In the age of smart phone watches, GPS and self-driving cars (well, almost), more than 1 billion people on the planet still live under $1.25 a day.
The world is meeting next year to agree on goals to bring this number down to zero by 2030. But we won’t be able to reach those goals without an equally ambitious plan to finance them.
Aid – the money that rich countries give to poor countries to help combat hunger, disease and poverty – will be crucial in that fight. But what is the current state of aid today? What is aid made up of? Where is it going? ONE just published a report this week on this very topic, but here’s 6 things that explain where we are right now:
1. Global aid rebounded in 2013
After two years of decline, aid rebounded in 2013. Governments need to make sure to target that aid to the countries that need it the most. Half should go to the poorest and most vulnerable countries.
2. Ireland is totally rocking it
And it’s not just because of that rockstar. In 2012, Ireland provided more than half of its aid to the poorest and most vulnerable countries. Look where they are in this chart:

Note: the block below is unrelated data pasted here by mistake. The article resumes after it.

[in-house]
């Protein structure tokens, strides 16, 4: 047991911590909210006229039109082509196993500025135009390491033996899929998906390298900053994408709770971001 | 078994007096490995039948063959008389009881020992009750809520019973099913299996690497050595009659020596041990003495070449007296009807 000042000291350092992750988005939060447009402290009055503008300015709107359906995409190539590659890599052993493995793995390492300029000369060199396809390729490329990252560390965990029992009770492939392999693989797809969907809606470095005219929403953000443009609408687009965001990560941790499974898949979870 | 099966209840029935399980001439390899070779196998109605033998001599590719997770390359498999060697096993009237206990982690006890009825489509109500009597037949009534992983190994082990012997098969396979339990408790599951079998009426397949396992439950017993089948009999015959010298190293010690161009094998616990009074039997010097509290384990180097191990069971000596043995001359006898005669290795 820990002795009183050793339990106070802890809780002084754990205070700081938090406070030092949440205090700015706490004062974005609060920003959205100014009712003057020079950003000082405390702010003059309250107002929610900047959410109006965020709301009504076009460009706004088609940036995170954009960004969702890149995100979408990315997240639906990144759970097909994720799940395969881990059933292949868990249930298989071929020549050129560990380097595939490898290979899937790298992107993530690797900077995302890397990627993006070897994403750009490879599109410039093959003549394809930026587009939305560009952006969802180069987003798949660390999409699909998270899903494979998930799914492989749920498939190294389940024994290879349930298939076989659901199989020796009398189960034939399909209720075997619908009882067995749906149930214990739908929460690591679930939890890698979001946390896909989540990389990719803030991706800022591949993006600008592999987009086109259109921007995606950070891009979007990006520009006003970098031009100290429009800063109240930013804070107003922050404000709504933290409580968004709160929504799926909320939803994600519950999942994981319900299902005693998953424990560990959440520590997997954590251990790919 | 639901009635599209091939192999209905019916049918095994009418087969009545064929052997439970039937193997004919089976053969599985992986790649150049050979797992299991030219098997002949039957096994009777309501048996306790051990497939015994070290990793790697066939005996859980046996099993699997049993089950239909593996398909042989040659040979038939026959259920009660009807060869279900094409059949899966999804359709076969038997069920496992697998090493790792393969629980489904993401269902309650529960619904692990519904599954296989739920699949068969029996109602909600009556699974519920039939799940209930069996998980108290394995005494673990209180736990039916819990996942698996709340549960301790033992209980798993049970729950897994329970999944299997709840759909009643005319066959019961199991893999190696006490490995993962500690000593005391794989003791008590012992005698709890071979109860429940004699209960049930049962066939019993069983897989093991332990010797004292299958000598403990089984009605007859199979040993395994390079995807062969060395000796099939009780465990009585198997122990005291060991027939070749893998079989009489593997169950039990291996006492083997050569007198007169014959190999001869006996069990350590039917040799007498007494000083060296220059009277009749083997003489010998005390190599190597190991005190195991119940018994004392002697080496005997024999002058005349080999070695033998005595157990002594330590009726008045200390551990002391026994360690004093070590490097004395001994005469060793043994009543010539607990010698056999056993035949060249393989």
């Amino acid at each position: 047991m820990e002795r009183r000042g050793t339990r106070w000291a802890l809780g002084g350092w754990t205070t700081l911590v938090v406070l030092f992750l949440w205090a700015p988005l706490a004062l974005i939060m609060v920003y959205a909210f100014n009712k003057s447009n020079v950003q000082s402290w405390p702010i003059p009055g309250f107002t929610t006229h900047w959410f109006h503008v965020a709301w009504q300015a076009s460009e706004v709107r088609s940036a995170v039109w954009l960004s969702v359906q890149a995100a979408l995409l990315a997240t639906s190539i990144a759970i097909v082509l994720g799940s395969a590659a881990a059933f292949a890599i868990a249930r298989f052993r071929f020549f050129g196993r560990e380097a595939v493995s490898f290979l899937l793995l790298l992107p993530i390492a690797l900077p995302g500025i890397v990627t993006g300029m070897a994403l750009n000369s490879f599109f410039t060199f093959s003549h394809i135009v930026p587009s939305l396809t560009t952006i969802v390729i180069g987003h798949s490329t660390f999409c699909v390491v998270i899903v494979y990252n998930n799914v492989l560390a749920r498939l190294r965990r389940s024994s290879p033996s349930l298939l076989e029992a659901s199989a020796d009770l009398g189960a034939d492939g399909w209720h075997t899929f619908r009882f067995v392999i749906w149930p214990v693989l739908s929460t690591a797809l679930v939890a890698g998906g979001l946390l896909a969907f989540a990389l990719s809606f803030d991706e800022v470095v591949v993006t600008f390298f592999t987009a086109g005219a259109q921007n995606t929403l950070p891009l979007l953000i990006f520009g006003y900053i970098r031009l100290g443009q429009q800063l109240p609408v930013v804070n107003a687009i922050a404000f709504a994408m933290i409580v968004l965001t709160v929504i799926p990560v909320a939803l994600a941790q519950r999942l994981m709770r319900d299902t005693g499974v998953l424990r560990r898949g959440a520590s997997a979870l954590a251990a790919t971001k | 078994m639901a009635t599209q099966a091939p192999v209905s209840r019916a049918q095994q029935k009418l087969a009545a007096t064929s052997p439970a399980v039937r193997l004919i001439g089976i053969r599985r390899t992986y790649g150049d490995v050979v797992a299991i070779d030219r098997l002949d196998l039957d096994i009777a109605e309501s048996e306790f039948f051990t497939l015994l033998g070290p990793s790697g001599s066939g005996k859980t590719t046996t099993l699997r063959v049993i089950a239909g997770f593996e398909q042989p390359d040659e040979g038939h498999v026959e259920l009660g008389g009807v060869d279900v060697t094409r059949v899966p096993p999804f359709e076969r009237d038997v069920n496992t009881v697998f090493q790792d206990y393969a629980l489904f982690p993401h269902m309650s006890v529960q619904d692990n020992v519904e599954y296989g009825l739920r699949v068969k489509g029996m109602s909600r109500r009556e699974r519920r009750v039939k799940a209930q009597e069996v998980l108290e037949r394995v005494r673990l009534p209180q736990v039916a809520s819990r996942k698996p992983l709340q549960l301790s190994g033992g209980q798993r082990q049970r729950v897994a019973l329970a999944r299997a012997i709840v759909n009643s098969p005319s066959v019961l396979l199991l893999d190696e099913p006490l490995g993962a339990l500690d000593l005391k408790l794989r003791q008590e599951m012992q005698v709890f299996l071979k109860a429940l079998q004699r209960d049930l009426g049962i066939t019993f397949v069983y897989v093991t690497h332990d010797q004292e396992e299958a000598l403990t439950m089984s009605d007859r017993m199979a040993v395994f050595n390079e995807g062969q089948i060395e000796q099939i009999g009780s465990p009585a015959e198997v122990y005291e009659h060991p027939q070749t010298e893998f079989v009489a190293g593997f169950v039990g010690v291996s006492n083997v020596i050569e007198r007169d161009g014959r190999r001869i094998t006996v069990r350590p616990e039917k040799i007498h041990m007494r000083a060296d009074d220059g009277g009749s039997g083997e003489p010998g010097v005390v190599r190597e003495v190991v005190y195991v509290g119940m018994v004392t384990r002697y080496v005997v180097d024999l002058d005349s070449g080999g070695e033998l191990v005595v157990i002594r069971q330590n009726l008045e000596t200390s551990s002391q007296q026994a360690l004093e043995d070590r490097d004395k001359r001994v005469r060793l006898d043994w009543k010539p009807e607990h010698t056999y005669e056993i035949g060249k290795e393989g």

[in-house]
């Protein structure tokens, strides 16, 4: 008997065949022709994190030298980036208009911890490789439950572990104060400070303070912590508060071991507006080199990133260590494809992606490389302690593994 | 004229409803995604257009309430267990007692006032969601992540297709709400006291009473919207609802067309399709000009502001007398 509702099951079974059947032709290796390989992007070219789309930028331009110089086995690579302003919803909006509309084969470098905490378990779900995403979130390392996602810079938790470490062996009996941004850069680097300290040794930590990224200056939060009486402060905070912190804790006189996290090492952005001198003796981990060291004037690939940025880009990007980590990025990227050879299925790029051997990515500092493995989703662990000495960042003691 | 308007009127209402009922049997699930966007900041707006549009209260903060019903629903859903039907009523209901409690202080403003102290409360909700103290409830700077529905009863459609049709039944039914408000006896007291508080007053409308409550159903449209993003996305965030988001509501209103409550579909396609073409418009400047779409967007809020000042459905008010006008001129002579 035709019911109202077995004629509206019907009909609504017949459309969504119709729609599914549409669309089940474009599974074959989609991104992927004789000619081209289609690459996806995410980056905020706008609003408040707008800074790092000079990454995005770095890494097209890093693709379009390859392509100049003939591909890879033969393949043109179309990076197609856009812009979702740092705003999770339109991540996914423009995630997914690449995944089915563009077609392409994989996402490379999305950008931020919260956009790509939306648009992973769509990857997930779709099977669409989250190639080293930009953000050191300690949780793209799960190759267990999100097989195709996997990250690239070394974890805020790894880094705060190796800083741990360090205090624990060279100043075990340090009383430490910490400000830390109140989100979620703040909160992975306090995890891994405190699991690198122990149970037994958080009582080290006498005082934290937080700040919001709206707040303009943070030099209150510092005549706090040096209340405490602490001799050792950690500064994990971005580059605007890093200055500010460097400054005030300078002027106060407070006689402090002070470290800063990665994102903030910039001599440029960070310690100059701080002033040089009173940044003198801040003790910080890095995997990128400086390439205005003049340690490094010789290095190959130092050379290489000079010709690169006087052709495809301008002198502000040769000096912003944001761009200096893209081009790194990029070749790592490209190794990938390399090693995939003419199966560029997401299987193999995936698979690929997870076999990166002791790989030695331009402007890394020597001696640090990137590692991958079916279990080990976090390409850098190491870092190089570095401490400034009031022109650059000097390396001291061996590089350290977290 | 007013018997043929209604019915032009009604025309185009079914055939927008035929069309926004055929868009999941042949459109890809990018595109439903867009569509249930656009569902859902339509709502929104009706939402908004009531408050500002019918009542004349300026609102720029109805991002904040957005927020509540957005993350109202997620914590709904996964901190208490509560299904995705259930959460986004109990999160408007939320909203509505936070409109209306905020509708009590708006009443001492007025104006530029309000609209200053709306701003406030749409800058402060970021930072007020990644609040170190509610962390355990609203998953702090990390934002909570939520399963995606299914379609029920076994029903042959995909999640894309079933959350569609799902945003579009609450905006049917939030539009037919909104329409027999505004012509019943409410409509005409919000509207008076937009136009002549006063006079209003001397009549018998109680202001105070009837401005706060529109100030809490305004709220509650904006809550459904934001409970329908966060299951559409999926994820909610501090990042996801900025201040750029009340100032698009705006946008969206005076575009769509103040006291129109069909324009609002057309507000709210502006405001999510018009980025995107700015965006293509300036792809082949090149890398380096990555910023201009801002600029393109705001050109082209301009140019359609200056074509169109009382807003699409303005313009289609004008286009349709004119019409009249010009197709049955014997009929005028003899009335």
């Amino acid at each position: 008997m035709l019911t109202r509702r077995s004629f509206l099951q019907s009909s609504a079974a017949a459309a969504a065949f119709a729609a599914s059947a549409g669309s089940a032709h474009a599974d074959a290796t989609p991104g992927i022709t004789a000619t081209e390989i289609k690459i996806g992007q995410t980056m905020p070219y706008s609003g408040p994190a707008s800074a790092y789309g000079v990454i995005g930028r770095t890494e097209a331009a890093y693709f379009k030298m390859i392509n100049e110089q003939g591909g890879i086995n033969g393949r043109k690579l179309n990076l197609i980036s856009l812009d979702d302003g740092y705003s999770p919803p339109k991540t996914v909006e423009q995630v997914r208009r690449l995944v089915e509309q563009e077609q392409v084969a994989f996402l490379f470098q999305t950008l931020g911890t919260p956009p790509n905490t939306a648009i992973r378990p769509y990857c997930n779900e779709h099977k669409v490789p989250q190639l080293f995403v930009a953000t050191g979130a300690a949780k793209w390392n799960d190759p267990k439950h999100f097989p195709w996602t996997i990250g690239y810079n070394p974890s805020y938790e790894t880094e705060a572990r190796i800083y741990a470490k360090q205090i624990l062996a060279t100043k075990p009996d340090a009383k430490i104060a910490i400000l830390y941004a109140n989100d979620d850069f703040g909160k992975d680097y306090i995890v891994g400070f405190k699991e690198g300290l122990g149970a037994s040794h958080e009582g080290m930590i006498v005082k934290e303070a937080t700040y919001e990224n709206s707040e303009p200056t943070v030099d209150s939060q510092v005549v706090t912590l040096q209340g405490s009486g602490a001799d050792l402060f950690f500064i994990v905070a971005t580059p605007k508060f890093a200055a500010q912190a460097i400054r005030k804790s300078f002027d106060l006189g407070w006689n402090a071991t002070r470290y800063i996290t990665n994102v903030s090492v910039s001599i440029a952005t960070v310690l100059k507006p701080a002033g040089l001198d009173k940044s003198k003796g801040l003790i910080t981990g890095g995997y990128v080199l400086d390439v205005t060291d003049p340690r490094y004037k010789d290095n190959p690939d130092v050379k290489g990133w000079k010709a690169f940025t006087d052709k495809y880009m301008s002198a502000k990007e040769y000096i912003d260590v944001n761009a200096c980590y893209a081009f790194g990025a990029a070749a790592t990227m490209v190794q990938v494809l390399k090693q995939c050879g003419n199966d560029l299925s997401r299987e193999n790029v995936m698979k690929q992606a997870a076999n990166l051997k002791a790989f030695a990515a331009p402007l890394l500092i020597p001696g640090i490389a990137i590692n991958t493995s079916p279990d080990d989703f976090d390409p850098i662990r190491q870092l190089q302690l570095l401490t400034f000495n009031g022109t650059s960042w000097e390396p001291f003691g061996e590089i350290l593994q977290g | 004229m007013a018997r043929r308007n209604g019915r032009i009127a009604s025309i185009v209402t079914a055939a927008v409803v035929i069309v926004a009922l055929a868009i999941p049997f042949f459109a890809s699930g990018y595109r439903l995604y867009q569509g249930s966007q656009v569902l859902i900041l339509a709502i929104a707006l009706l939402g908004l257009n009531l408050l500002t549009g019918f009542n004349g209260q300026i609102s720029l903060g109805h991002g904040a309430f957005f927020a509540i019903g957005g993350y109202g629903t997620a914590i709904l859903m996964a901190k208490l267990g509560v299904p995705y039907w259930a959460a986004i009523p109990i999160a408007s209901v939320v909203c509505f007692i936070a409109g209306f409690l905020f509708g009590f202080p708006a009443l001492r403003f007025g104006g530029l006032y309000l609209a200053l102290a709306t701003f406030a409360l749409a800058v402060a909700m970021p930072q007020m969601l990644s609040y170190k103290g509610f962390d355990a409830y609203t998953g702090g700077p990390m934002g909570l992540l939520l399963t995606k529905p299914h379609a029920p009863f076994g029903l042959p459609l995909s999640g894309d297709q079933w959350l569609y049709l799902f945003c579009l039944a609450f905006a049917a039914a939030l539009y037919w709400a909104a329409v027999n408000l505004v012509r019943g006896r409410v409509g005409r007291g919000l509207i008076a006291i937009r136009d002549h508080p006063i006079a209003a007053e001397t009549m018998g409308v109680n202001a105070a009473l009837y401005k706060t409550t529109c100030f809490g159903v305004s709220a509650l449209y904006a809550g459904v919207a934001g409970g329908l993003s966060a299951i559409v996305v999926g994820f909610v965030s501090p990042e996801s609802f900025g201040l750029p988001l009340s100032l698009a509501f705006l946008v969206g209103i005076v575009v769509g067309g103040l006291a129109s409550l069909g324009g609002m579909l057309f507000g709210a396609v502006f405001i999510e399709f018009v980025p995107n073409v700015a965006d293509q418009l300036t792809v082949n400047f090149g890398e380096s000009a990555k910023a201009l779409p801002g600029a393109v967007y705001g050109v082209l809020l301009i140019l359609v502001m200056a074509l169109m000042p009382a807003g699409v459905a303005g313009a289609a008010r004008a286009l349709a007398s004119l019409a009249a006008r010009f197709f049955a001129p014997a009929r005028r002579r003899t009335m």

3. UK, Japan, Germany and Norway deserve applause, too
They all boosted their aid in 2013. The UK also joined the small group of donor countries (Sweden, Luxembourg, Denmark and Norway) meeting the international target of spending 0.7% of national income on aid.
4. Countries are keeping their promises
Some African countries, such as Ethiopia, Ghana, Malawi, Republic of Congo, Swaziland, and Zambia, have kept their promise to put their own government budgets towards sectors that have proven impacts on poverty, such as health, agriculture and education.
5. It’s really helping people
Aid from donors is making a real impact on the world’s poorest people, in the form of resources like vaccines, AIDS treatment, schools and clean water wells. If you really want to be wowed, turn to page 88 in our report to see a country-by-country breakdown.
6. It supports public service funding
Many African countries still rely on aid to support their own spending on public services. Aid is the only external flow targeted explicitly to support economic development and improve welfare, and, in many of the world’s poorest countries, it supports the provision of vital public services. As the chart below shows, government spending per person in most African countries is still very low.
Are you a data junkie? Get the full details on development spending. Read ONE’s Data Report.